Degenerative disorders may benefit greatly from the increasing adoption of spatial transcriptomics. The alteration of spatial organization in the brain provides insight into the produced phenotype alongside the underlying processes. A number of neurodegenerative diseases show large spatial organization, such as Alzheimer’s disease. 7

In Alzheimer’s disease, the use of spatial transcriptomics has revealed a number of processes at work. One such example included the identification of activated microglia near amyloid beta plaques.7

Chen et al. observed that at the early stages of the disease, in oligodendrocytes, myelin-related genes were modulated by the presence of amyloid beta. During later-stage studies, alteration in 57 plaque-induced genes was noted in astrocytes and microglia but also other cellular populations. Crucially, this study’s results describe changes implicated individually across a number of other studies. 12

Alongside degenerative disorders, spatial transcriptomics has also been recently turned towards developmental disorders, such as autism spectrum disorder (ASD). Spatial transcriptomics has demonstrated widespread transcriptomic changes across the cerebral cortex, particularly within the primary visual area. 13 This shows the importance spatial transcriptomics may play in unpicking pathology.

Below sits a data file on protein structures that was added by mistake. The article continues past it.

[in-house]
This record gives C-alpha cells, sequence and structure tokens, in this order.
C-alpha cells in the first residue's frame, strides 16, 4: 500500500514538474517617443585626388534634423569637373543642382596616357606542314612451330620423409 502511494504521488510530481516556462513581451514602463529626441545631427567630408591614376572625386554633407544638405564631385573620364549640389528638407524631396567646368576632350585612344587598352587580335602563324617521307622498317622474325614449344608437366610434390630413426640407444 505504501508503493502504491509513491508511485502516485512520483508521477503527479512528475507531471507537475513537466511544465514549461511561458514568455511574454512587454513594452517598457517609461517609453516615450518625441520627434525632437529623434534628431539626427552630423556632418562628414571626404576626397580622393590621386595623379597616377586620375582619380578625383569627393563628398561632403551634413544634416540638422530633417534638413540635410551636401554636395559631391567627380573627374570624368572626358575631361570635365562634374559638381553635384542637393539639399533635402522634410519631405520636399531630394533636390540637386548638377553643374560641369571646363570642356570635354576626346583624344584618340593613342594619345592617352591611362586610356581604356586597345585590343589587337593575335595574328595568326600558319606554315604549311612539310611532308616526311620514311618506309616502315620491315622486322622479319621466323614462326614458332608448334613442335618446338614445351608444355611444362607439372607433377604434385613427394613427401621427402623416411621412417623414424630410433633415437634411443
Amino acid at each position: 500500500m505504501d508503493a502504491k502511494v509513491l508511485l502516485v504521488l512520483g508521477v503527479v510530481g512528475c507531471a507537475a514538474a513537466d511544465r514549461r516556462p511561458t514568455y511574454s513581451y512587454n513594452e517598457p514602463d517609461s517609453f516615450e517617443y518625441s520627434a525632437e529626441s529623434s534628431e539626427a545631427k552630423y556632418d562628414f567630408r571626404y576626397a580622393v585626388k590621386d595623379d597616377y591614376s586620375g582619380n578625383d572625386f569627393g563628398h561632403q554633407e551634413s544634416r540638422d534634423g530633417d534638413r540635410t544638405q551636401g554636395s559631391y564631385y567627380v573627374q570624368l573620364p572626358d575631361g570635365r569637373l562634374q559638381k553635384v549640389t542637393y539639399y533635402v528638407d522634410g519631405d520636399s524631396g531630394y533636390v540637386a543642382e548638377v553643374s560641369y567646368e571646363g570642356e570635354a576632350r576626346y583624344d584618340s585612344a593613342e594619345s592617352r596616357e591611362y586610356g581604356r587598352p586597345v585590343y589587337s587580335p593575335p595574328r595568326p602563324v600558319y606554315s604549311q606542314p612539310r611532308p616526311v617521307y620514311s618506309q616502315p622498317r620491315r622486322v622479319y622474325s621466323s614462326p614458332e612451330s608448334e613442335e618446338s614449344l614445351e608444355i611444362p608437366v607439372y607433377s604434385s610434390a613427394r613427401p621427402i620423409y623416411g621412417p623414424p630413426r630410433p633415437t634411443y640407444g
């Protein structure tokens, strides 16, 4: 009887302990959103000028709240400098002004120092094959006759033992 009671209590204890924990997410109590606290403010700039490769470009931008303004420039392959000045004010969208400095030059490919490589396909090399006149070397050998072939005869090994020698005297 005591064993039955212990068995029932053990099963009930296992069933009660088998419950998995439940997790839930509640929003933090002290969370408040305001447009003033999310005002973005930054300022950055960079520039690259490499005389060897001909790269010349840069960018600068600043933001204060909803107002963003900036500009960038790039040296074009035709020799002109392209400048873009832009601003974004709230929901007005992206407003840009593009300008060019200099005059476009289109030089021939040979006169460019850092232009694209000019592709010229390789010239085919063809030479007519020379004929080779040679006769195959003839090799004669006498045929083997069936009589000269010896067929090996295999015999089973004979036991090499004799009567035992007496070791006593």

Bridging the gap between research and clinical practice

Accurately identifying cell types may hold the key for treatment in certain conditions. Nociceptors are integral in the production of pain stimuli and thus have been identified as a key target in the treatment of both acute and chronic pain. 14 Understanding the transcription profiles of these cells is key for the selection of correct animal models to use and offering potential biomarker insights. 9

A further application spatial transcriptomics may have is in personalized medicine. Personalized medicine is the practice of tailoring a treatment to the patient (using the patient’s genome) rather than providing blanket treatment for all patients with the same disease. In this way, the disease and patient are treated as one entity, potentially lowering side effects and increasing treatment efficacy.   

Spatial transcriptomics may prove useful for assessing the stage a disease may be in, allowing for the selection of drugs or treatments more suitable to that stage, such as cancer. 15 Further to this, they may also prove useful in monitoring the specific response a patient has to a certain treatment regimen, providing accurate date monitoring, which is advantageous for patient management. 16